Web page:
Alison Ford is an Associate Professor of Special Education at Syracuse University. She works collaboratively with the Syracuse City School District to prepare teachers, develop curricula, and design program models. Her recent work has focused on the development of community-referenced curricula and strategies for teaching students with severe disabilities in the life of the school. Roberta Schnorr is a doctoral student in the Division of Special Education and Rehabilitation at Syracuse University. She has served as the coordinator of the Syracuse Curriculum Project at the University, working directly with a number of school districts involved in curriculum development efforts for students with severe disabilities. She has had extensive experience as a special education teacher. Luanna H. Meyer, Ph.D., is Pro Vice-Chancellor at Massey University College of Education in New Zealand. Luanna H. Meyer's research has focused on inclusion, cooperative classroom management, challenging behavior, and multicultural education; she has authored more than 200 books, research articles, and book chapters. In her previous position as Professor of Education at Syracuse University, she also directed the Inclusive Elementary and Special Education Program. The work in her chapter for this book was supported by and carried out while she was Director of the Consortium for Collaborative Research on Social Relationships of Children and Youth with Diverse Abilities and the New York Partnership for Statewide Systems Change at Syracuse University. Linda Davern, M.S., is a doctoral student in the Division of Special Education and Rehabilitation at Syracuse University. Her past positions include that of research assistant with the Syracuse Curriculum Project, public school teacher, and adult service worker. Her primary research interest is focused on integration efforts in public schools. Jim Black, M.S., is a Training Specialist in the Syracuse City School District, where he is involved in developing curriculum and instructional practices that prepare students with disabilities for active participation within integrated school and community environments. He is currently the president the Finger Lakes Chapter of the Association for Persons with Severe Handicaps. He is also a doctoral student at Syracuse University where his research has focused on issues such as the social validity of work performed by persons with severe multiple handicaps and paraprofessional training. Patrick Dempsey, M.S., is a Supervisor of Special Education in the Syracuse City School District, where he assumes responsibility for the education of more than 2,000 students with disabilities. He has been actively involved in the Syracuse Curriculum Project since its inception.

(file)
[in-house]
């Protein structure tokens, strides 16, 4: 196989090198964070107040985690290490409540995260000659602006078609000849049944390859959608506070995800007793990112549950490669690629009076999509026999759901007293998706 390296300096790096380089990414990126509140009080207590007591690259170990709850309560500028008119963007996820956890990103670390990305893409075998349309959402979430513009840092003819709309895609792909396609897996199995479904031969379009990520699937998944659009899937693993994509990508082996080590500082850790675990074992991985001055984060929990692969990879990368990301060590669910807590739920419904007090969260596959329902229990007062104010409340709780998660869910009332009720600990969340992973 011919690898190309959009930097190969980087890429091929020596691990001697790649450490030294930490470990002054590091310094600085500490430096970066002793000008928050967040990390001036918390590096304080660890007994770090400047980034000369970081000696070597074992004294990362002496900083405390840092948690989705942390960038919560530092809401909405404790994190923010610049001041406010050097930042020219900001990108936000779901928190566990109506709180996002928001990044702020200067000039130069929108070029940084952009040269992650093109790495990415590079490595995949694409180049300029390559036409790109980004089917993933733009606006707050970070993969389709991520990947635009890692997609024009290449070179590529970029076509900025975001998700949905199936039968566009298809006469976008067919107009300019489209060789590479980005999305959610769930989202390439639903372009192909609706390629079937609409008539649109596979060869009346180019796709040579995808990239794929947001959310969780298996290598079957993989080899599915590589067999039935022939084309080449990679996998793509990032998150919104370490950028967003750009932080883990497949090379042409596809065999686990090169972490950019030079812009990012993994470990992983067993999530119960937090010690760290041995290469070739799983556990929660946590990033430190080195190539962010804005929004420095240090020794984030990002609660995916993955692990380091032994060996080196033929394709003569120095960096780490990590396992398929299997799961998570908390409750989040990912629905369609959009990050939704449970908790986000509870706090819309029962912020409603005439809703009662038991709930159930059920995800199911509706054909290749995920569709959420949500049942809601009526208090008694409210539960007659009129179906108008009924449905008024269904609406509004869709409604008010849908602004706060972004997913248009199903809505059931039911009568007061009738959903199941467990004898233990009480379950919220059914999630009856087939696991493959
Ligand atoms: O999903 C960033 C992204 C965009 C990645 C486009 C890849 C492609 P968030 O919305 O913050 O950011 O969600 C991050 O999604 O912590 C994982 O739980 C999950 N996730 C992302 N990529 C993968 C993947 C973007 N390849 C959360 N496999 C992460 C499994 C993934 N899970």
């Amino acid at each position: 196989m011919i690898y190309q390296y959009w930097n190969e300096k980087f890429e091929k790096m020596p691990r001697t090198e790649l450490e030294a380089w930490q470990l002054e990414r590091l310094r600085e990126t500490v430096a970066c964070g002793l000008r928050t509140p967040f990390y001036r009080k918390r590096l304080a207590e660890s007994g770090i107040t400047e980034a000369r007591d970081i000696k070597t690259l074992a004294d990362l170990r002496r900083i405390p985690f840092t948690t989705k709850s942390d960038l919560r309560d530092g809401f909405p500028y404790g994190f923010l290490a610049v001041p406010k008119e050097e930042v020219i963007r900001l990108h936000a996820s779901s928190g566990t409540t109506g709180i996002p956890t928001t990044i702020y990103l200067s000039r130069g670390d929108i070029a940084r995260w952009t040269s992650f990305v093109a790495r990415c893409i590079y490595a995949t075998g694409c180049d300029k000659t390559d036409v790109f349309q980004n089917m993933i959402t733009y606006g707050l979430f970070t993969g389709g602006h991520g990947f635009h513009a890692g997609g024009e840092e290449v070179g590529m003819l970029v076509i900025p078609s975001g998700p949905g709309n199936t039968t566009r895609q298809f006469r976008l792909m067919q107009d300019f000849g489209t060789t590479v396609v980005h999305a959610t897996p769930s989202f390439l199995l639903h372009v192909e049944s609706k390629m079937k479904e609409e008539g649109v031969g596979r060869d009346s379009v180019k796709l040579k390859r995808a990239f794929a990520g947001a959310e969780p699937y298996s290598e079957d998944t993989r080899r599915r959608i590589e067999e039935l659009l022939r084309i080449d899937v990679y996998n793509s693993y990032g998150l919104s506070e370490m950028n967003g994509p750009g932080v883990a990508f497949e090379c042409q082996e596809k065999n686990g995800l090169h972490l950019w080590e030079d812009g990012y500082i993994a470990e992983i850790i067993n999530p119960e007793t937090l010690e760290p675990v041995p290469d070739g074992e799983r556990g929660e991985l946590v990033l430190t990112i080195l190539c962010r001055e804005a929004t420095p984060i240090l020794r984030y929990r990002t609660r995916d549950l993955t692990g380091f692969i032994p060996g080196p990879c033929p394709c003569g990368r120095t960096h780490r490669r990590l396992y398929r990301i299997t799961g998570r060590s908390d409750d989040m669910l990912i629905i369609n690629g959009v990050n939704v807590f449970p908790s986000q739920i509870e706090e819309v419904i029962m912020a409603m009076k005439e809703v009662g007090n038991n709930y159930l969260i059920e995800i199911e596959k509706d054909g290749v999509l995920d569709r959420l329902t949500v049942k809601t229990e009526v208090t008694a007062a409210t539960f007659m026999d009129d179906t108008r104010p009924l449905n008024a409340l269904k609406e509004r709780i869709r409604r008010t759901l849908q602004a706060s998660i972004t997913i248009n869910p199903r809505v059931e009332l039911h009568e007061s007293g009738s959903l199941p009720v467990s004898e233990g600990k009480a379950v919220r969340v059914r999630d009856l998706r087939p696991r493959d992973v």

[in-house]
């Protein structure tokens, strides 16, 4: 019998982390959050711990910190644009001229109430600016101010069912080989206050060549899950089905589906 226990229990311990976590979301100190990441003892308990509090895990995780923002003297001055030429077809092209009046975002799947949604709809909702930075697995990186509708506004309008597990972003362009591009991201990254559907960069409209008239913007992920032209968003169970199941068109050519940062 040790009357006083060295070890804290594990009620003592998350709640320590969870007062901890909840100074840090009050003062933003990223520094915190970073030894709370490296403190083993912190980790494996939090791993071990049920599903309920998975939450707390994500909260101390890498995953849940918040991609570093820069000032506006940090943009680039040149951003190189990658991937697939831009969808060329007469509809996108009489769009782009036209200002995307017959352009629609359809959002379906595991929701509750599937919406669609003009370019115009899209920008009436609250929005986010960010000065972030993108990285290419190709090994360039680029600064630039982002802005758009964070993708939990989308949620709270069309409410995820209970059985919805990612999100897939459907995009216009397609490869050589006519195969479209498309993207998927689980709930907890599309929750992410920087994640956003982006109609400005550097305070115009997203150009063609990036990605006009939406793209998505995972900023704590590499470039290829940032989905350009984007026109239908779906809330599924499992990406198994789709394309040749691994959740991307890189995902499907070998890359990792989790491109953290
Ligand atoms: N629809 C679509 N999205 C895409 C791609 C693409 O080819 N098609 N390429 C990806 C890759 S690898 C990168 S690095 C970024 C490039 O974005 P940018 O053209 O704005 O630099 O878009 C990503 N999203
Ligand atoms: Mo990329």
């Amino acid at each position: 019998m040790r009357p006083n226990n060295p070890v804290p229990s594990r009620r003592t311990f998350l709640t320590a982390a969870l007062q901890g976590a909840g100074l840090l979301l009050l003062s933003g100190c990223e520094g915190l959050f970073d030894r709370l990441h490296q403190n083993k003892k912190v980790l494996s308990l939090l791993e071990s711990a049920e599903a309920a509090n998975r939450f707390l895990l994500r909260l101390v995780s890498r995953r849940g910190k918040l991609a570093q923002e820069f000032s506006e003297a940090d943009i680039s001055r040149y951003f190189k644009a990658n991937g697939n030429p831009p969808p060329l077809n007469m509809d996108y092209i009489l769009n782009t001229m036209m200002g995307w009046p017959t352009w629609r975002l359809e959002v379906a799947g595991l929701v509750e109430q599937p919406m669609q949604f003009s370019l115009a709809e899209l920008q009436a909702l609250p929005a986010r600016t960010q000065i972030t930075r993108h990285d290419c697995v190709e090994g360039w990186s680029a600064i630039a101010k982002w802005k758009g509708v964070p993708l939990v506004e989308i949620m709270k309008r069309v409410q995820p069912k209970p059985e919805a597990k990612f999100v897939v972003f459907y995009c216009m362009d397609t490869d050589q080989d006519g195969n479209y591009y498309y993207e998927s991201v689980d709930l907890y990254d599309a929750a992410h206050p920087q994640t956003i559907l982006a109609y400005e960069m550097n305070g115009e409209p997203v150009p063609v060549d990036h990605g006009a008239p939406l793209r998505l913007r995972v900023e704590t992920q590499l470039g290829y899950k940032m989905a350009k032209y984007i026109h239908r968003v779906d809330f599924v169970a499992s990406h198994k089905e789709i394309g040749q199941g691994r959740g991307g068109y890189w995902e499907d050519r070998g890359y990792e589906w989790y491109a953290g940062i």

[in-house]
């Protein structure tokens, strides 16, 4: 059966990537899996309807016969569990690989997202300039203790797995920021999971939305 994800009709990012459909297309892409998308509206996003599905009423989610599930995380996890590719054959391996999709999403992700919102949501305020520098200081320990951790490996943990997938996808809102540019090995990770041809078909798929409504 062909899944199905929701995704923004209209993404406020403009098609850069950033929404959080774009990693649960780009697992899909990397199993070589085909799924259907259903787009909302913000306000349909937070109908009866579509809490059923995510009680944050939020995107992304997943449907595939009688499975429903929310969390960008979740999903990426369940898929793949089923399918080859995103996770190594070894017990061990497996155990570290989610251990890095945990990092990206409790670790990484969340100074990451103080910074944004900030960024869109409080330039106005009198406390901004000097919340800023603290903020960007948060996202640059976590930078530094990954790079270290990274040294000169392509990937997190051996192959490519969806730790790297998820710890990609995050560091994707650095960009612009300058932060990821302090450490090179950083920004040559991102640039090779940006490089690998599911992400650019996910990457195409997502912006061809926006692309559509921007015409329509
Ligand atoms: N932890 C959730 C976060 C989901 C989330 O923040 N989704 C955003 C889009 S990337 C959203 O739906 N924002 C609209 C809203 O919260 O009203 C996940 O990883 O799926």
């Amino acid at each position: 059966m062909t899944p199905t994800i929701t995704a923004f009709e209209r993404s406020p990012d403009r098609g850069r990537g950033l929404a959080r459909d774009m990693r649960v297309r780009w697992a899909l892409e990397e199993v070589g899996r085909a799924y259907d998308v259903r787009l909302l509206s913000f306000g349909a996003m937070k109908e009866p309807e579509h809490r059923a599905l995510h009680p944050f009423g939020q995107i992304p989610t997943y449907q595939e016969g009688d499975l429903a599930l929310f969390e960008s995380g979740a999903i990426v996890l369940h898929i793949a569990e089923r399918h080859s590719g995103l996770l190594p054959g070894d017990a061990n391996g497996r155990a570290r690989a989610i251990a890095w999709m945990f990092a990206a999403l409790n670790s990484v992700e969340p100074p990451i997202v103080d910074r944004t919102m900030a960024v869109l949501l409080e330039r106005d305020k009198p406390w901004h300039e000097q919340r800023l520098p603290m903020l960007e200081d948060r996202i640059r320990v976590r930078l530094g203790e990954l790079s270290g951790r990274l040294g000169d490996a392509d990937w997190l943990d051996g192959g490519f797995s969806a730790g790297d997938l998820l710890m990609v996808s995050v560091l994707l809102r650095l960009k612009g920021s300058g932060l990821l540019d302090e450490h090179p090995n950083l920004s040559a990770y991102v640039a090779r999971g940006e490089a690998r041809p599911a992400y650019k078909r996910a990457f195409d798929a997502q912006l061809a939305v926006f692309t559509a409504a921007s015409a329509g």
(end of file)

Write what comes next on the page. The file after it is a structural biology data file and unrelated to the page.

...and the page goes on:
"At last, a reference handbook from which to make decisions about a child's life based on individual needs." "I have collected every published curriculum that I can find and it is better than almost all of them . . . An excellent tool for helping students meet [their] goals."--George H.S. Singer, Ph.D."Professor, Special Education, Disability and Risk Studies Program, University of Calfornia, Santa Barbara" (07/21/2008) "We have given workshops for new teachers and we use The Syracuse Guide as our "bible." Thanks for exposing us to such a resourceful guide."--Gwen Dunlap-Garcia"Assistant Principal at P168X, A Collaborative Community Of Practice and Learning School, Bronx, New York" (07/21/2008) "Indispensible. Every semester I get outstanding feedback from people in the field using it and teacher candidates learning from it."--Craig Blum, Ph.D."Assistant Professor, Illinois State University" (07/21/2008) "I have personally used this curriculum for years as a gold standard for functional curriculum, and have recommended this curriculum to my school district. I have not found another curriculum that matches this."--Cate Kurowsky"parent of a student with autism, Columbus, New Jersey" (07/21/2008) "A comprehensive handbook that focuses on the importance of not only integrating all students regardless of ability in a public school setting, but also on the need to teach them skills that are directly related to the expectations and demands of the community at large."